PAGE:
Healthcare is one of the most exciting and innovative industries of the XXI century, and hospitals are the most complex and sophisticated organizations ever developed.
It is becoming clear that we need to rethink the hospital and its role in the health system. We all realize that the challenges that we face as an industry (for example, the demographic shift, the pace of technological innovation, the changing user and consumer expectations, and the growing financial pressure) need different and innovative answers. Hospitals are at the top of the healthcare food chain and cannot ignore that the environment is changing. Due to the political risk of promoting hospital reforms, decision-makers usual have the temptation to prioritize other minor areas and not disturb the “lion”. As a consequence, during the last decades, hospitals have been more and more concentrated on responding passively to people’s expectations, adopting exogenous and expensive technologies, obtaining internal efficiencies and trying to assure their financial sustainability. Even though the high level of sophistication achieved, hospitals become more and more self-centred and improving the health of the population is on a second plan, shortcoming on their mission.
Organizations, processes and flows are still organized as they were more than 50 years ago, and the model of care is more and more seen as unreliable, unsafe and prone to error. Part of the needed change is cultural. Hospitals need to rethink patients as individuals and not as acute or disease cases. Even the more advanced hospital fails its aim when its responsibility stops on discharging a patient from the ward. In this sense, hospitals need to be redesign as population health providers enlarging the hospitalization and acute facilities model. Not that hospitals need to provide all the services required by the population, but that is necessary to engage other health and social care network partners to assure better care. In this sense, hospitals need to be open to innovative ways of providing care and partner with new players. Some years ago, an article published by the New England Journal of Medicine identified the Uber’s message for healthcare. Providers have three choices: 1) ignore innovators and hope for the best; 2) call for increased regulation to make it harder for innovators to enter the market; or 3) compete on quality and efficiency, disruptive though that might be.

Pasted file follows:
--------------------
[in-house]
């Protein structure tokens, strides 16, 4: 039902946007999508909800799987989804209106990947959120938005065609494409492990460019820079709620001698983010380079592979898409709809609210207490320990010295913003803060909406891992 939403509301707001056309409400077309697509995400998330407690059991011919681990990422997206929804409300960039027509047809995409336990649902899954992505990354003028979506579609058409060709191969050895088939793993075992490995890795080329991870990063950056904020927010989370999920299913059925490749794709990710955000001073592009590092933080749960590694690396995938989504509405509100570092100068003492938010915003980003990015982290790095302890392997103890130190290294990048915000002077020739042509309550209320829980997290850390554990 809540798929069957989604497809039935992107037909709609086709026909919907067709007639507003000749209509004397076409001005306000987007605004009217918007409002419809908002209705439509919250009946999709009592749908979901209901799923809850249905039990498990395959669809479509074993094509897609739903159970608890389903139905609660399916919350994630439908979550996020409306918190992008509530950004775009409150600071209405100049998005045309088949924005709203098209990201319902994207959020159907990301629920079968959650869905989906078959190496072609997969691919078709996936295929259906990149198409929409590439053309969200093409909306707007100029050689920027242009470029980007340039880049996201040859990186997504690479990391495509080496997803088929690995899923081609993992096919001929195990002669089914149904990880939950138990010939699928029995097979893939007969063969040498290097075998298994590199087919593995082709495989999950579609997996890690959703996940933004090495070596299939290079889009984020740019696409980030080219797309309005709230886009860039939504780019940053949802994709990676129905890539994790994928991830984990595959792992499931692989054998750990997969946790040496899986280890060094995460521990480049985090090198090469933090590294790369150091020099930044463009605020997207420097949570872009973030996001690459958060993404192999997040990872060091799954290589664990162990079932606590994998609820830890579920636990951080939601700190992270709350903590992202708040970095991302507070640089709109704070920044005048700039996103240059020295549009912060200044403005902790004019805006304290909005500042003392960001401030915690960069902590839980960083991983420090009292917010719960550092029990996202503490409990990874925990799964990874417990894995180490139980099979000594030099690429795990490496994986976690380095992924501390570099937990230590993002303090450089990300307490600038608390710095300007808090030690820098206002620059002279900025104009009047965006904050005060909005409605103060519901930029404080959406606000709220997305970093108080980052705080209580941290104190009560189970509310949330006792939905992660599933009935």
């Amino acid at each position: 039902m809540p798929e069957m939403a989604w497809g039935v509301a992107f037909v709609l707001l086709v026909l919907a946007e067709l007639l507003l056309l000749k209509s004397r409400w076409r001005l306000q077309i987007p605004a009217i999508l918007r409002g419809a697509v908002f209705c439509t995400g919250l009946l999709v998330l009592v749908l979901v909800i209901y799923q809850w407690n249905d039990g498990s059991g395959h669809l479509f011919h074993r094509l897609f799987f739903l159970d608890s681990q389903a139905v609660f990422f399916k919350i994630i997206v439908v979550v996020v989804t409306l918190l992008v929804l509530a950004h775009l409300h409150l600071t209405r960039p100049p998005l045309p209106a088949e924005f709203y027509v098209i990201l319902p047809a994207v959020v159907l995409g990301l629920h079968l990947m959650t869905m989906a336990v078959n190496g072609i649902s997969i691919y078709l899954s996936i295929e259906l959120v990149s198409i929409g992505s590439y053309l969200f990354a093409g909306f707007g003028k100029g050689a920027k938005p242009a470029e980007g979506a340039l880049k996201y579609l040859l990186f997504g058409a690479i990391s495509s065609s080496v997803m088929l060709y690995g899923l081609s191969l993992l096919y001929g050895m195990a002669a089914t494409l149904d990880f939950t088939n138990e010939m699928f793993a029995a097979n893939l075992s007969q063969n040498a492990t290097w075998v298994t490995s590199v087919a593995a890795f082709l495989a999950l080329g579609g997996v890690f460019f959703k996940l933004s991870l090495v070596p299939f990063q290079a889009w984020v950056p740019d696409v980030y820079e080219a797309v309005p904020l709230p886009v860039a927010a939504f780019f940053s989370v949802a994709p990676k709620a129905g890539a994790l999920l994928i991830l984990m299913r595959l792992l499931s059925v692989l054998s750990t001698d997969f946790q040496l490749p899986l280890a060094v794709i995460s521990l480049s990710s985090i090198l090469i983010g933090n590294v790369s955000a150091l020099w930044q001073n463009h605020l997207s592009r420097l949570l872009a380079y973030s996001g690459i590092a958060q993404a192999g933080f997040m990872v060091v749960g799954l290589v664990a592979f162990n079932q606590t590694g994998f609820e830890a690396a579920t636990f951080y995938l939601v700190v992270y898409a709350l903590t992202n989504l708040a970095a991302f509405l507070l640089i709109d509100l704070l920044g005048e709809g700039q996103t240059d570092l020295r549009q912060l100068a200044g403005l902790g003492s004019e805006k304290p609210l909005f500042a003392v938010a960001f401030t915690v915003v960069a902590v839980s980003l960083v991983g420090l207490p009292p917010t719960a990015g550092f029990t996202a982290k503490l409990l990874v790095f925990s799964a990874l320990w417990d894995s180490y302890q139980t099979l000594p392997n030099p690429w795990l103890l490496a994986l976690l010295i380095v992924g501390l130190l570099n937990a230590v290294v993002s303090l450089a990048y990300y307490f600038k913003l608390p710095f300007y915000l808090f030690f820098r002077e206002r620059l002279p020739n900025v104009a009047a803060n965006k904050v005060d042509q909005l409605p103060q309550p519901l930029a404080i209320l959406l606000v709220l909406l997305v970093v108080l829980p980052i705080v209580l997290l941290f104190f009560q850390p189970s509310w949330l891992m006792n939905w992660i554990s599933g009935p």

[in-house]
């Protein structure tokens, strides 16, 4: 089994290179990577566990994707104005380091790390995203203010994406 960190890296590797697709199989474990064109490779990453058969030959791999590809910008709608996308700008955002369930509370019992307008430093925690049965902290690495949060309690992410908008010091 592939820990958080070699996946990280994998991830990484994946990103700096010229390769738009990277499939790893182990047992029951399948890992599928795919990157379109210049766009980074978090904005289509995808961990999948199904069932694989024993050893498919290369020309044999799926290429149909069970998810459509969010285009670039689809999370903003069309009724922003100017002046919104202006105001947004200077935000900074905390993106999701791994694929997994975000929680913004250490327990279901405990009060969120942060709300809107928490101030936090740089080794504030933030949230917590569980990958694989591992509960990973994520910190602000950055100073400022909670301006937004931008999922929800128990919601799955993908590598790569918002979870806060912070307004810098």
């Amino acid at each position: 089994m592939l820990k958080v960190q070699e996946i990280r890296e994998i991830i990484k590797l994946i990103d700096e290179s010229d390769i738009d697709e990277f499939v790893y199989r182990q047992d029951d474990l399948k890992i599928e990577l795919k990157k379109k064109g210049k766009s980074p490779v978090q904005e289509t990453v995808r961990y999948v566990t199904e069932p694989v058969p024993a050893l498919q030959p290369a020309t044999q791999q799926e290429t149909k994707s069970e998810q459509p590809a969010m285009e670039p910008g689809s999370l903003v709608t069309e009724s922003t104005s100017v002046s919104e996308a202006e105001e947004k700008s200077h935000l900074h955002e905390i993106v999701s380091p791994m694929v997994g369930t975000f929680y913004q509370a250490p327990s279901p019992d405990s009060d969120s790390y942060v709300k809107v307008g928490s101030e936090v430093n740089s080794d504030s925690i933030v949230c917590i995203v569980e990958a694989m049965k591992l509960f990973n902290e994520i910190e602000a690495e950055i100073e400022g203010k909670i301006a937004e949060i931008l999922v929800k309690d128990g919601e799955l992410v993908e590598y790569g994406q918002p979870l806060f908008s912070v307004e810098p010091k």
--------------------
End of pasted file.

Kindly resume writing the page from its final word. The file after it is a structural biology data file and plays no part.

Society needs that hospitals become much more than a single acute care provider. Most of the narrow view that led hospitals to the current fragile condition is the lack of proper management and wither public health perspective. Bad management leads to spoiling resources, unmotivated teams and adverse outcomes. The inability to understand hospitals as part of the public health strategy limits the hospital mission on accomplishing the improvement of the population health levels.
We all agree that achieving good outcomes is dependent on having competent physicians, nurses, and other healthcare professionals. In this sense, we rely on universities and schools to deliver demanding and extensive educational programs, and on the capacity of the healthcare, professions to be self-regulated and under continuous professional training. Unfortunately, regarding management, in most of the European countries, we live in the realm of amateurism and improvisations that, although well-intentioned, prevents the needed transformation and puts the individual health in risk and spoils resources. Sometimes this discussion is raised as physicians versus managers. Nothing more wrong. For sure that physicians don’t have necessarily managerial skills and business acumen, and parachutists managers do not understand healthcare and what it is like to work in a hospital. But, shouldn’t we be more concerned about the competencies and skills needed to manage a successful and modern healthcare organization than to have a guilds egotism contest?
Due to the level of the current challenges and complexity, the current hospital model is not enough. To overcome all the current challenges and pitfalls, we need to rethink the XXI century hospital. For that, competent management is demanded.